Seijun Suzuki's DETECTIVE BUREAU 2-3: GO TO HELL BASTARDS follows police detective Tajima (Shishido), who, tasked with tracking down stolen firearms, turns an underworld grudge into a ... See full summary »
A sharpshooter kills two prisoners in a police van at night. The guard on the van is suspended for six months; he's Tamon, an upright, modest man. He begins his own investigation into the ... See full summary »
The melancholy, homely Kamimura is a hit man who takes a job to kill a mob boss who's gotten greedy. The rival gang lord who hires Kamimura and his driver Shun pays them and sets them up in... See full summary »
The Tokyo engineer Kariya arrives on a primitive tropical island to drill a well to provide water for the sugar mill. He is assisted on the island by Kametaro, from the inbred Futori family... See full summary »
Suzuki Seijun is a master of craft, and one of the greatest visual stylists ever. This film is a loose reworking of Branded to Kill, the jakuza clasic that marked the end of his career at Nikkatsu studios, whom Suzuki was a contract director. That film took many risks in narrative and presentation, and it was post modern before post modern became chic.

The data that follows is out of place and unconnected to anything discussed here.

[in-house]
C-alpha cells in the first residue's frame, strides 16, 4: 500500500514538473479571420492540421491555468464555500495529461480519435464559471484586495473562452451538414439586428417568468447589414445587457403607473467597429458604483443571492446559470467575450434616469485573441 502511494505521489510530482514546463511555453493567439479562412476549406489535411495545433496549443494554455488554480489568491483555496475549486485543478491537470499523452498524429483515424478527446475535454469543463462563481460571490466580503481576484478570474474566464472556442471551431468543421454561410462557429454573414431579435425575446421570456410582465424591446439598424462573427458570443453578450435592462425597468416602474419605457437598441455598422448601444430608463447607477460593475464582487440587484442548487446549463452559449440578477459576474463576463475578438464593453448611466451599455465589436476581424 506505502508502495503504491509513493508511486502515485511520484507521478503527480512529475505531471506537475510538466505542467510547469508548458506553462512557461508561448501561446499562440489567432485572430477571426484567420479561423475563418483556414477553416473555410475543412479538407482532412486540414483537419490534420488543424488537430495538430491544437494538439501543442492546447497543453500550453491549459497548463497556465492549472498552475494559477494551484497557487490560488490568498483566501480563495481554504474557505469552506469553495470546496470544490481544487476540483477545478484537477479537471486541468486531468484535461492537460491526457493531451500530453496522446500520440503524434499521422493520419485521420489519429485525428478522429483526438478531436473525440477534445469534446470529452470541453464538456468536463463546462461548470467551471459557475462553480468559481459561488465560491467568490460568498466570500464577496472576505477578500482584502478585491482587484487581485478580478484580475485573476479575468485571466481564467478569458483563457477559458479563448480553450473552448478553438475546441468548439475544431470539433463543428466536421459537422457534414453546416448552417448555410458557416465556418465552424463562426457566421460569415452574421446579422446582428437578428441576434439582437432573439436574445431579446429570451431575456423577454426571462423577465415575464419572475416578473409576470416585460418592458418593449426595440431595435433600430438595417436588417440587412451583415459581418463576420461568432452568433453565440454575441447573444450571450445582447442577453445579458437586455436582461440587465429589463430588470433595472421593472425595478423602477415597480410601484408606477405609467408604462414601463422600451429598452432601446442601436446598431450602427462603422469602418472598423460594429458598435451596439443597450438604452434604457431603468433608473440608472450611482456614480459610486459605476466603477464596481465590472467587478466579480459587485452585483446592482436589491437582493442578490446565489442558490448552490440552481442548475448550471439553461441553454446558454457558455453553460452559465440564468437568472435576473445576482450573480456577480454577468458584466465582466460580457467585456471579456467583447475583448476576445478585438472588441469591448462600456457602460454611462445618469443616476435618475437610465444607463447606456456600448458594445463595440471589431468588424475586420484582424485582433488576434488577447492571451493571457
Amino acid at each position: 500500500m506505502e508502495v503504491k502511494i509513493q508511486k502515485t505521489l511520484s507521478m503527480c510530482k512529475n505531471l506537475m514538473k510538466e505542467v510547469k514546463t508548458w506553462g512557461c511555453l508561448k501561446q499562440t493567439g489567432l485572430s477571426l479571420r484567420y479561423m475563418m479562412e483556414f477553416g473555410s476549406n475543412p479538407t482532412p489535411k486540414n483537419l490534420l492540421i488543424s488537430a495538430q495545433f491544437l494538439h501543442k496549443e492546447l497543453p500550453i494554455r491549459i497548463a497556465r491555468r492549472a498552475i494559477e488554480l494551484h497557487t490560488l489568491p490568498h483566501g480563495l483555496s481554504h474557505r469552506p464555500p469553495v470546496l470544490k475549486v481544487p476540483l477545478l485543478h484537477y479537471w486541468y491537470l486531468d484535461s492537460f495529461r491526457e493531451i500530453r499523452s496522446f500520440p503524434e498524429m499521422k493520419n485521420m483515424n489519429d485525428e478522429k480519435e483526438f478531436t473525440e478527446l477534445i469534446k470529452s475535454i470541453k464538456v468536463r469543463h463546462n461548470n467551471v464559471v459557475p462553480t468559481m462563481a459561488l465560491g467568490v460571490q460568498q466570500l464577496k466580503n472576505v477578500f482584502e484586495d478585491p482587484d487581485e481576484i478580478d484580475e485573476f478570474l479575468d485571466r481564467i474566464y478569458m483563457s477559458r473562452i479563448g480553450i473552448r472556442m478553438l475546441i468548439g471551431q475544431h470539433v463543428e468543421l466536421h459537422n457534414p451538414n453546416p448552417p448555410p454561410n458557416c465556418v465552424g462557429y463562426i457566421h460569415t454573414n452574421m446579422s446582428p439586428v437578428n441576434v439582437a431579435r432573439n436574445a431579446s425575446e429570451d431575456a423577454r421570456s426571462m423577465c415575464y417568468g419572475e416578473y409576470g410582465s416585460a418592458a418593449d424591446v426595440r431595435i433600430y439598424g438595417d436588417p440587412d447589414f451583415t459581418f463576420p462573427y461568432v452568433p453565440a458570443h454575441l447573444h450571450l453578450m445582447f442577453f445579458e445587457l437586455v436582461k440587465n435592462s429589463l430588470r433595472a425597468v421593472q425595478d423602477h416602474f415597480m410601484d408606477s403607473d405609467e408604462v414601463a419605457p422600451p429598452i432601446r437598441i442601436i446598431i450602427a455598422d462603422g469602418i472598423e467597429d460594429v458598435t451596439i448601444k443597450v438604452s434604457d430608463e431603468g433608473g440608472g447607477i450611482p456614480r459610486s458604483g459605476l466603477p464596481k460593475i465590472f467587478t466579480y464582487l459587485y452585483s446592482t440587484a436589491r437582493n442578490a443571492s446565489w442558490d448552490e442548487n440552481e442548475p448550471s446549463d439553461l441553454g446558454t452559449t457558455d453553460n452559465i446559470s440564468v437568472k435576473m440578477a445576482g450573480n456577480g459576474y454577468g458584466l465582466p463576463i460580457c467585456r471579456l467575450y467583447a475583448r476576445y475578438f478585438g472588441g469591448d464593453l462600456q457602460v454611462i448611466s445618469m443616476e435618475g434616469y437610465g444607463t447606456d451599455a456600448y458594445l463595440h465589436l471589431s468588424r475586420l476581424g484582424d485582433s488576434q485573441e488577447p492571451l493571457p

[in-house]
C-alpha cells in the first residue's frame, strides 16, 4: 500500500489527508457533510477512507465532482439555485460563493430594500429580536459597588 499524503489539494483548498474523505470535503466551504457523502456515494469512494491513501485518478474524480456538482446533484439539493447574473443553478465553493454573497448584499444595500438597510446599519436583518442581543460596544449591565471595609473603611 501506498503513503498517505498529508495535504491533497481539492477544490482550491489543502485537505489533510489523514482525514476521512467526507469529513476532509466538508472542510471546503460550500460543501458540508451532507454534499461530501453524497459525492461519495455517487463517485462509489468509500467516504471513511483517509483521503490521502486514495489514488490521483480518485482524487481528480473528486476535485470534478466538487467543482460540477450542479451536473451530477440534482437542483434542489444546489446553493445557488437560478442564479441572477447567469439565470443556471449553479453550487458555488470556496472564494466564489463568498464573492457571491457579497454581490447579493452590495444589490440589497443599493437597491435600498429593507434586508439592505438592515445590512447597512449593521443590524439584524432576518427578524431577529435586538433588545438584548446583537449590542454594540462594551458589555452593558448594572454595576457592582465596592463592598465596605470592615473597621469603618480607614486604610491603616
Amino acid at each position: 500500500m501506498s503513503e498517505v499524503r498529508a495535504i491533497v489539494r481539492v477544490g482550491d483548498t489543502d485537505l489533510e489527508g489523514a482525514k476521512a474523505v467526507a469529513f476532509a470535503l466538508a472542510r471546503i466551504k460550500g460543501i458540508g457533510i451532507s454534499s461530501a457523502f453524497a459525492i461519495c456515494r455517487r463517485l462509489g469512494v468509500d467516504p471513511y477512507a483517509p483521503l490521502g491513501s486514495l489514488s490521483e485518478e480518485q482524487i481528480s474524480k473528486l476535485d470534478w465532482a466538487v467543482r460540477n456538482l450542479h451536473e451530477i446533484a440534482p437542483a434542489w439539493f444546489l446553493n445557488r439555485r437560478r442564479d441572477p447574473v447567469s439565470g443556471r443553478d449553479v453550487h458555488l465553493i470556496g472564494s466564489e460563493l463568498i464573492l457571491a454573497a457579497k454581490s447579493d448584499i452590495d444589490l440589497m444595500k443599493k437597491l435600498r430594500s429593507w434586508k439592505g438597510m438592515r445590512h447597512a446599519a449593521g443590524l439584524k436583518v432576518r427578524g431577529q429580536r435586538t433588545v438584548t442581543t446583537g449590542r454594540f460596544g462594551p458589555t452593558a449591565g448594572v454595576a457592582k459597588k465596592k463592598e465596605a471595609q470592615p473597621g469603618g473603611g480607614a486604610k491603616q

Before you complain about why you don't understand this film, just look at it less in terms of narrative and more in terms of the abstract. It's a spectacle of sight and sound, and one of the most beautifully shot movies in recent times. The photography alone is reason enough to see it.
This is a film that does not bother to explain it's convoluted story because it's very design DOES NOT warrant that path. It's cinematic style brings to mind elements of Kabuki and opera theater. The performances are mannered and exagerated, something that is understandibly strange if you are not japanese.
All in all, it's a film devoid of anything rational and a spectacle of sight and sound. A 10.
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